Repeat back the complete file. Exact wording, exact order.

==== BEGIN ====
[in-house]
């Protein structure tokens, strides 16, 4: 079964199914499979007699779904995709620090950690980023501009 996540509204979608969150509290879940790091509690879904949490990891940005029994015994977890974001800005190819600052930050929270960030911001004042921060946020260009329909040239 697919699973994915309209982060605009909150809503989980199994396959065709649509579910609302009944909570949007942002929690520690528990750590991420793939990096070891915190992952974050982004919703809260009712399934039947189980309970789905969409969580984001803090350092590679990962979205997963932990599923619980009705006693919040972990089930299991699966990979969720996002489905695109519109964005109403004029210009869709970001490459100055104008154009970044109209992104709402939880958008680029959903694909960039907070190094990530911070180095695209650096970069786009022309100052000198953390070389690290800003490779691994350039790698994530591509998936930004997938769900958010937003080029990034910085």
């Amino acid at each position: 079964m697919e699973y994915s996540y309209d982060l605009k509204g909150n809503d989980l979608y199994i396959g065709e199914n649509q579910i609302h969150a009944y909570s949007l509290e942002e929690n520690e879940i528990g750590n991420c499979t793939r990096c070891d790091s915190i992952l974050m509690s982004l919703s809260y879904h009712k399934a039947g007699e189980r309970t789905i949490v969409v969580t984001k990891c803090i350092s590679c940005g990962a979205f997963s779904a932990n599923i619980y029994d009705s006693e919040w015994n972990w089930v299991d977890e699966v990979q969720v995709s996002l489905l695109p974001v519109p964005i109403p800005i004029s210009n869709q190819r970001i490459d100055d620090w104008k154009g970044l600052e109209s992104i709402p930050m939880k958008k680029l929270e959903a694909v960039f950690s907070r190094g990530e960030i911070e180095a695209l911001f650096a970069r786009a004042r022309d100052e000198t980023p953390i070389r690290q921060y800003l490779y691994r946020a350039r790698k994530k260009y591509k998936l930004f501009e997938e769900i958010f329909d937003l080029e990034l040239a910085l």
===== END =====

[in-house]
């Protein structure tokens, strides 16, 4: 079964199914499979007699779904995709620090950690980023501009 996540509204979608969150509290879940790091509690879904949490990891940005029994015994977890974001800005190819600052930050929270960030911001004042921060946020260009329909040239 697919699973994915309209982060605009909150809503989980199994396959065709649509579910609302009944909570949007942002929690520690528990750590991420793939990096070891915190992952974050982004919703809260009712399934039947189980309970789905969409969580984001803090350092590679990962979205997963932990599923619980009705006693919040972990089930299991699966990979969720996002489905695109519109964005109403004029210009869709970001490459100055104008154009970044109209992104709402939880958008680029959903694909960039907070190094990530911070180095695209650096970069786009022309100052000198953390070389690290800003490779691994350039790698994530591509998936930004997938769900958010937003080029990034910085």
């Amino acid at each position: 079964m697919e699973y994915s996540y309209d982060l605009k509204g909150n809503d989980l979608y199994i396959g065709e199914n649509q579910i609302h969150a009944y909570s949007l509290e942002e929690n520690e879940i528990g750590n991420c499979t793939r990096c070891d790091s915190i992952l974050m509690s982004l919703s809260y879904h009712k399934a039947g007699e189980r309970t789905i949490v969409v969580t984001k990891c803090i350092s590679c940005g990962a979205f997963s779904a932990n599923i619980y029994d009705s006693e919040w015994n972990w089930v299991d977890e699966v990979q969720v995709s996002l489905l695109p974001v519109p964005i109403p800005i004029s210009n869709q190819r970001i490459d100055d620090w104008k154009g970044l600052e109209s992104i709402p930050m939880k958008k680029l929270e959903a694909v960039f950690s907070r190094g990530e960030i911070e180095a695209l911001f650096a970069r786009a004042r022309d100052e000198t980023p953390i070389r690290q921060y800003l490779y691994r946020a350039r790698k994530k260009y591509k998936l930004f501009e997938e769900i958010f329909d937003l080029e990034l040239a910085l």